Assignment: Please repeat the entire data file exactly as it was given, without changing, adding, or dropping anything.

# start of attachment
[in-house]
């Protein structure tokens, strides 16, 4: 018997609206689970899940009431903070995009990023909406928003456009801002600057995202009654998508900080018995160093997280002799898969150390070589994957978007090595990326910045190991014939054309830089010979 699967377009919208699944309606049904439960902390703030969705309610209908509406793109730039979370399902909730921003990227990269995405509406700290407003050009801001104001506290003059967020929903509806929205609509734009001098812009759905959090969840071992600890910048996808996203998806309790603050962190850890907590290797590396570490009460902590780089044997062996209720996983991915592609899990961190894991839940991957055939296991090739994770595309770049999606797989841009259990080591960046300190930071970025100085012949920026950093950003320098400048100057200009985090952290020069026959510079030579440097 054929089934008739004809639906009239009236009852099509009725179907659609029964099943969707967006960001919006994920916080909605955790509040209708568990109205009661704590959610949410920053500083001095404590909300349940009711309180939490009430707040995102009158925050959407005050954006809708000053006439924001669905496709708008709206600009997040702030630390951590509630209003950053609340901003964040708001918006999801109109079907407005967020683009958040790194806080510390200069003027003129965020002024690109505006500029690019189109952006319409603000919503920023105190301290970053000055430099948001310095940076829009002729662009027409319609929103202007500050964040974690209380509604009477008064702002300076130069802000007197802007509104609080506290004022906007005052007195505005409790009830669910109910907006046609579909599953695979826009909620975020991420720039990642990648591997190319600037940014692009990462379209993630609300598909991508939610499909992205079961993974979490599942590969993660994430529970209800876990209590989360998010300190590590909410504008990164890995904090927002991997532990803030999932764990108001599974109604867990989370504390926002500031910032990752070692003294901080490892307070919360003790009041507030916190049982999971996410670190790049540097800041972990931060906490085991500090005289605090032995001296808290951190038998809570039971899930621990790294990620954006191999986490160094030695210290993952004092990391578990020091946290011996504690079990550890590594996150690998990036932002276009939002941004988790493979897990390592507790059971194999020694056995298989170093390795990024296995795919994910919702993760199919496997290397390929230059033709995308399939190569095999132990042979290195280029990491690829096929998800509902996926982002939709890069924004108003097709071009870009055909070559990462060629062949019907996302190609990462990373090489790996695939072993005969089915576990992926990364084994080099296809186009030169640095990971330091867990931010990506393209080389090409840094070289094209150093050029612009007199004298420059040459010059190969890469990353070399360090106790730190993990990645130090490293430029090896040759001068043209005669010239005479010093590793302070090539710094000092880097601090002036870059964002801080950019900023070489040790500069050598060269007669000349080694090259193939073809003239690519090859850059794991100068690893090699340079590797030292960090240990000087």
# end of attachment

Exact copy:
[in-house]
């Protein structure tokens, strides 16, 4: 018997609206689970899940009431903070995009990023909406928003456009801002600057995202009654998508900080018995160093997280002799898969150390070589994957978007090595990326910045190991014939054309830089010979 699967377009919208699944309606049904439960902390703030969705309610209908509406793109730039979370399902909730921003990227990269995405509406700290407003050009801001104001506290003059967020929903509806929205609509734009001098812009759905959090969840071992600890910048996808996203998806309790603050962190850890907590290797590396570490009460902590780089044997062996209720996983991915592609899990961190894991839940991957055939296991090739994770595309770049999606797989841009259990080591960046300190930071970025100085012949920026950093950003320098400048100057200009985090952290020069026959510079030579440097 054929089934008739004809639906009239009236009852099509009725179907659609029964099943969707967006960001919006994920916080909605955790509040209708568990109205009661704590959610949410920053500083001095404590909300349940009711309180939490009430707040995102009158925050959407005050954006809708000053006439924001669905496709708008709206600009997040702030630390951590509630209003950053609340901003964040708001918006999801109109079907407005967020683009958040790194806080510390200069003027003129965020002024690109505006500029690019189109952006319409603000919503920023105190301290970053000055430099948001310095940076829009002729662009027409319609929103202007500050964040974690209380509604009477008064702002300076130069802000007197802007509104609080506290004022906007005052007195505005409790009830669910109910907006046609579909599953695979826009909620975020991420720039990642990648591997190319600037940014692009990462379209993630609300598909991508939610499909992205079961993974979490599942590969993660994430529970209800876990209590989360998010300190590590909410504008990164890995904090927002991997532990803030999932764990108001599974109604867990989370504390926002500031910032990752070692003294901080490892307070919360003790009041507030916190049982999971996410670190790049540097800041972990931060906490085991500090005289605090032995001296808290951190038998809570039971899930621990790294990620954006191999986490160094030695210290993952004092990391578990020091946290011996504690079990550890590594996150690998990036932002276009939002941004988790493979897990390592507790059971194999020694056995298989170093390795990024296995795919994910919702993760199919496997290397390929230059033709995308399939190569095999132990042979290195280029990491690829096929998800509902996926982002939709890069924004108003097709071009870009055909070559990462060629062949019907996302190609990462990373090489790996695939072993005969089915576990992926990364084994080099296809186009030169640095990971330091867990931010990506393209080389090409840094070289094209150093050029612009007199004298420059040459010059190969890469990353070399360090106790730190993990990645130090490293430029090896040759001068043209005669010239005479010093590793302070090539710094000092880097601090002036870059964002801080950019900023070489040790500069050598060269007669000349080694090259193939073809003239690519090859850059794991100068690893090699340079590797030292960090240990000087």